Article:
When Running Around Leads to Your Turning Around

Police raided an open field full of underage drinkers recently in Holmes County, Ohio. You may think this sounds familiar. You may have been a part of some open field parties yourself in your younger days. But this one was unique. The raid happened when 45 police officers descended on a party that was part of a Rumspringa.

Rumspringa is an Amish rite of passage. The word means “running around.” For Amish youth, Rumspringa usually begins around the age of 14-16. Teens are allowed freedom to leave the community and experiment with the world outside. After this season they come back to the community with a choice to make. They can either choose baptism with the Amish church or leave the community permanently and choose to live in the world.

But during Rumspringa some do some pretty radical things. Like buying a television. Or driving a car instead of a horse-drawn buggy. Some forgo the traditional clothing and hairstyles and go modern.

And some try out alcohol. That’s what led to a gathering of Amish kids in an open field in Ohio where beer was running as free as the Rumspringa teens. Imagine the regrets voiced while 75 were sitting in the local jailhouse.

You and I have some regrets too. We’ve probably had our own forms of a Rumspringa. We just call it by other names: “sowing our wild oats,” “Spring Break at the beach,” or  “mid-life crisis I’m buying a Harley-springa.”

There may be someone reading this on a Rumspringa right now. Some running around. Experimenting with something taboo. Flirting with something outside your boundaries. And you may be setting yourself up for regret.

We all have them. Even if we have already found our way to God there are many other times we have to find our way back to God. We wander from him. We do things we know we shouldn’t or maybe things we don’t realize will harm us. And we have regrets.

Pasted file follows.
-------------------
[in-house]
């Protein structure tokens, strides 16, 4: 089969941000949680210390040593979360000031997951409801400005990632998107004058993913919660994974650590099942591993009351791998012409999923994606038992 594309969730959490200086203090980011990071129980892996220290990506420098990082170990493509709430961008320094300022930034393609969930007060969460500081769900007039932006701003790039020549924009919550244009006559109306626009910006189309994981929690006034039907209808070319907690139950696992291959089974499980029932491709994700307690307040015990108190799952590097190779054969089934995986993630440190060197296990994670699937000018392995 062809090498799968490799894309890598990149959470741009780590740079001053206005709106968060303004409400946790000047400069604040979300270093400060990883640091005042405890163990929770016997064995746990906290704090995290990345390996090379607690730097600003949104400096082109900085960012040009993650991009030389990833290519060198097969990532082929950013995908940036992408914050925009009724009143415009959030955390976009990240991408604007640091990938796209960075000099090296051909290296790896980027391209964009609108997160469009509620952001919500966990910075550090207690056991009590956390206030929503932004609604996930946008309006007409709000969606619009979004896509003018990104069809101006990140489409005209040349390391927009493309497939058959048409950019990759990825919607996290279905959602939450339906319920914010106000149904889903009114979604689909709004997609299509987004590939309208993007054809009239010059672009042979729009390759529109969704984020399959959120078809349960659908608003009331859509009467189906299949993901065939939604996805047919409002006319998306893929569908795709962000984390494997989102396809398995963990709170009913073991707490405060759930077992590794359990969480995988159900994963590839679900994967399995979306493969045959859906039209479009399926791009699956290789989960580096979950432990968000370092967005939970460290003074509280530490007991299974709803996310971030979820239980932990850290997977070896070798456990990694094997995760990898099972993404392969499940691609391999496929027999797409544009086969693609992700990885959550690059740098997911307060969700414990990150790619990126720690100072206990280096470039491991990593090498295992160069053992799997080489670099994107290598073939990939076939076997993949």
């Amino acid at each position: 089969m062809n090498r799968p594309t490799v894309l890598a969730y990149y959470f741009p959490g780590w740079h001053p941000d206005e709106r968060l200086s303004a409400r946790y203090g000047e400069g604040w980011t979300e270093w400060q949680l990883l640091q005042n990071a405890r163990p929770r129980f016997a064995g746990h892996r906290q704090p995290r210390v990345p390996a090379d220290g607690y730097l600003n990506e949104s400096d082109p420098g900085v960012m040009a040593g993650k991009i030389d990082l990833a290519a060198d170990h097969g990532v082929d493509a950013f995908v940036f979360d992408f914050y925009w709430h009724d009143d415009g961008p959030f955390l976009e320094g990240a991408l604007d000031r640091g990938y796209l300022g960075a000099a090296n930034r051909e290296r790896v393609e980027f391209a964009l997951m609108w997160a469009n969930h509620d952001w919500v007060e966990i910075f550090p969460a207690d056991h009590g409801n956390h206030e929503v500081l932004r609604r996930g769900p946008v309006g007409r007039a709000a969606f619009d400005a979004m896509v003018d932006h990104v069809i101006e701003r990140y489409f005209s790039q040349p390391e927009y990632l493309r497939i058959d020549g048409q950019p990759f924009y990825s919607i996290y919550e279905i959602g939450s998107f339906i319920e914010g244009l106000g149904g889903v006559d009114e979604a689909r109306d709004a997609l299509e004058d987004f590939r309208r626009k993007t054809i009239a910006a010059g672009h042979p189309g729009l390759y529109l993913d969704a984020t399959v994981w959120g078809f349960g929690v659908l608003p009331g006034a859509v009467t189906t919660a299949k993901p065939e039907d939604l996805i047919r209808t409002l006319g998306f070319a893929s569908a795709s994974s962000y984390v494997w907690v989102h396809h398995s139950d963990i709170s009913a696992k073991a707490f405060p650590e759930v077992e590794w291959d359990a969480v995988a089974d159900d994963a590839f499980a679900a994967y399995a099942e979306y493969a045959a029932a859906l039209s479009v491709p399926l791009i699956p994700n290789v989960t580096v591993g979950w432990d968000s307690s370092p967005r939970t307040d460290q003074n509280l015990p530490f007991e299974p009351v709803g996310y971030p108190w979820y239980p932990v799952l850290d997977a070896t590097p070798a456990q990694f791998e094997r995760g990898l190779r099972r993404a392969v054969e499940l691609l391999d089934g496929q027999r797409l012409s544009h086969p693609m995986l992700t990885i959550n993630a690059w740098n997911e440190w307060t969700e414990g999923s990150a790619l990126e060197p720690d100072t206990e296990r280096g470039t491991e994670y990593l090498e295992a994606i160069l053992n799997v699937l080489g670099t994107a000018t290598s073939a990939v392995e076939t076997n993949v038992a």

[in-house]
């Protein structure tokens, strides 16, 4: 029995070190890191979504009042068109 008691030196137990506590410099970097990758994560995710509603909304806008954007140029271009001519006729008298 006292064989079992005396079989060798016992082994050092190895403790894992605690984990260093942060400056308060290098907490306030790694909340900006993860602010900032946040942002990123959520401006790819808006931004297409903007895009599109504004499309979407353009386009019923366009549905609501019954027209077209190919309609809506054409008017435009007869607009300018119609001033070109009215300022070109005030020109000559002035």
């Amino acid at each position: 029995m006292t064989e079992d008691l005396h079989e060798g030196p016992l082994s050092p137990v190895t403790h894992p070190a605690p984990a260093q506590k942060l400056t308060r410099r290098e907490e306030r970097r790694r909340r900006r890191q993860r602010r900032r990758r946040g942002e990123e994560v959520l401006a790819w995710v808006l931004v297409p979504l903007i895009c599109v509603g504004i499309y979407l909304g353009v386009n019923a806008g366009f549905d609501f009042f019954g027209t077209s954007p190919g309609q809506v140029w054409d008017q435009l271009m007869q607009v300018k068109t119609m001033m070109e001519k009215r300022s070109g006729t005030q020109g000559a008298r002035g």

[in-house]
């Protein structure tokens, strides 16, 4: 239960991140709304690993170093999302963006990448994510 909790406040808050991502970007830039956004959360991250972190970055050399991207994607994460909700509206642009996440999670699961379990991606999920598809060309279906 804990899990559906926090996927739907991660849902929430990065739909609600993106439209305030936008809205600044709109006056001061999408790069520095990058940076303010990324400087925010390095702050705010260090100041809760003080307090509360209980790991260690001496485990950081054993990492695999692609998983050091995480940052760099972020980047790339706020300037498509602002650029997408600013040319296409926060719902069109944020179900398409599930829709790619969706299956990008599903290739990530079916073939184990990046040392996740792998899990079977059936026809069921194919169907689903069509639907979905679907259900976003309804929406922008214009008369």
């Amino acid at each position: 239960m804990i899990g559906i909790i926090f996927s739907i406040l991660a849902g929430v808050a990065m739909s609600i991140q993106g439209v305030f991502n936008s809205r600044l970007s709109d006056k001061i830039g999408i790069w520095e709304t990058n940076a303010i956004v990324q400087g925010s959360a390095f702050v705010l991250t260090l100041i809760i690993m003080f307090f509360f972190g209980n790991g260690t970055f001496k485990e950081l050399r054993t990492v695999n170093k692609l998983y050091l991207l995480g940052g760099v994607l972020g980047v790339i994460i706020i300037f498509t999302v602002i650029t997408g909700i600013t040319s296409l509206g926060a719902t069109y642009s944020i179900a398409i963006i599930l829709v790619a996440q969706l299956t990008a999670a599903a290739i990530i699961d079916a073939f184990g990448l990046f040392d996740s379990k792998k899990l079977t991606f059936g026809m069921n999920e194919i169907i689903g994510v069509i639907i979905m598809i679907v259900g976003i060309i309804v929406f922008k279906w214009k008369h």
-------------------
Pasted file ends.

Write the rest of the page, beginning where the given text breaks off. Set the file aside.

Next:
The younger son had them. He took an early withdrawal of his inheritance, went to a foreign land, and squandered it all. The story says that he “came to his senses” and made a decision to “arise and go” to his father.

When we come to our senses and awaken to our regret we repent. “Repent” sounds churchy, but it really isn’t. It is a compound Greek word made up of “mind” and “change.” Repentance, then, is a changing of our mind or our way of thinking. The Hebrew word for repent means “to return.”

The younger son had to change the way he was thinking about life. He had searched for something to satisfy his longing for love, purpose and meaning. When he hit rock bottom he realized the longing was still there.

And maybe sitting in pig squalor can help a person discover the real longing is for home. So he repented—he changed his direction—and headed home. Repentance can involve emotion. Some repent and tears flow. But repentance has more to do with motion. All repent and then go. True repentance propels us to go in a new direction. The younger son’s was towards his father.

Many of us have “come to our senses.” We can recognize decisions we’ve made that led us to places we one day regretted. But regret doesn’t get us home. That’s the second step that many people never get to. We want to change, we want to start over, we want a mulligan. But shame, guilt and even fear get in our way. We ask: “Will they accept me?” “Will they take me in?” “Could God ever forgive someone like me?”

And the answer is “Yes, yes he can. And yes yes he will.” The father welcomes his son home with an embrace. The Father will do the same for you.

Go home to him. He’ll run out to greet you. And that’s a better story than all the running around we could ever do.

Question: What direction are you going today? Do you need to change direction?

 

 

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